Emotional SeeSaw

It occurred to me this morning that there are some similarities to our current world which requires everyone to practice social distancing and the beginning weeks of my retirement. Clearly, the magnitude of what we are experiencing globally really has no comparison, but every once in awhile I have a strong sense that I have recently experienced something similar in the past couple of years.

Upon reflection, the period of time leading up to retirement included a low grade level of fear – to be expected when we encounter a life changing experience for the first time. When I have a moment of deja vu, I recall having felt like I was stepping off a sharp cliff with no real sense of whether or not I had a parachute or where I might land. This feeling has resurfaced for me from time to time during the pandemic. No one knows when this will be over, what course it may take, and what the long term impact on our lives may be.

Now, to be clear, retirement was my choice, and was within my control. There were also many moments of excitement, and positive anticipation. However, change is anxiety provoking and as with what is occurring now, I did experience some trepidation about what the future would hold.

When I first left full time work to join my husband who had been retired for many years, it seemed we were running in a three legged race. Spending all of our time together, day in and day out, typically only happened during vacation times. So we had to adjust to this and I’m certain it was harder for my husband than for me. Definitely not the smoothest transition, a few steps forward accompanied by several steps back.

Fast forward to just prior to the pandemic and it is worth noting how far we had come. We had managed to achieve a wonderful place of balance between being able to spend much more time together doing things we had always hoped to do as well as to pursuing our own individual interests and spending time with different groups of people.

Social isolation has moved us right back to that same place. So occasionally, we find ourselves negotiating a three legged race. I suspect that because we have navigated these waters just a couple of years ago, that we will soon find ourselves back in balance. This concern is one that several people have mentioned to me recently and it takes some strategizing to find the right rhythm that works for a partnership.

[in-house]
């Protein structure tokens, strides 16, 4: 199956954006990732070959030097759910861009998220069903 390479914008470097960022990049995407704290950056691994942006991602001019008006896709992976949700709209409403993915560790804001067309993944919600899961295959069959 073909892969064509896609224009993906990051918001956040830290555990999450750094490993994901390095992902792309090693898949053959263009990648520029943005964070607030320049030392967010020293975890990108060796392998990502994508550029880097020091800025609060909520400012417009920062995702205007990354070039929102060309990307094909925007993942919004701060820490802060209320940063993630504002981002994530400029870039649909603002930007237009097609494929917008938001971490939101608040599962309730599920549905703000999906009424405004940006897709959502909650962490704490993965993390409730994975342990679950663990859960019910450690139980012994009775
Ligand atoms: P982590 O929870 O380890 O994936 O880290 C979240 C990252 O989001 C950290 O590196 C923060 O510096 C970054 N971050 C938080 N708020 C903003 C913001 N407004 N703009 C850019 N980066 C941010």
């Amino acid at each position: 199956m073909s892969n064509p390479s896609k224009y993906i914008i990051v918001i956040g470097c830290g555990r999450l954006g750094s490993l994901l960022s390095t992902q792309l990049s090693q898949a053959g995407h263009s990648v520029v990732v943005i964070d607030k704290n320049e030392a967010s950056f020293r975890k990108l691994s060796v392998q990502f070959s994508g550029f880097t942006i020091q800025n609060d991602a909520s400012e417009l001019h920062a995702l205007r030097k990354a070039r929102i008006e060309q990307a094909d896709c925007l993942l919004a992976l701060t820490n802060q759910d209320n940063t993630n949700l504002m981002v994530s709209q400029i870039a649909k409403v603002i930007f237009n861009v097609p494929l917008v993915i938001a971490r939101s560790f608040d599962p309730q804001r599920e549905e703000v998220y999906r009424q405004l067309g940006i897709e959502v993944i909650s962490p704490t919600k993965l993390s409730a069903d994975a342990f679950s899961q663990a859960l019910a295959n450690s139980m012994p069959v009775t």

The largest challenge I find at this time, is the looming sense of the unknown. I struggled with this for awhile during my transition into retirement and had moved into a place just before the pandemic of my own design. Now I find myself trying to once again find my footing as some of my current favourite activities have ceased. At times, it feels like being on a emotional seesaw and to avoid tumbling off, I am trying on different strategies to find a sense of equilibrium.

Rather than focusing on the things I am unable to continue to do, I find it helpful to ground myself by acknowledging daily all that I still have in my life. Being patient with myself and my husband, and by reaching out to those I care about, I feel more able to manage the ups and the downs. It has become a new routine for me to build in time at the start of each day to reflect on what my needs are and figure out how to meet them.

The one aspect that I have realized that is the same as my recent experience of transitioning into retirement and this new world of social distancing, is just how important it is to maintain a sense of optimism and hope. Perhaps you have found strategies that work well to keep you in balance during this time. Please feel free to share them. Stay healthy and well!

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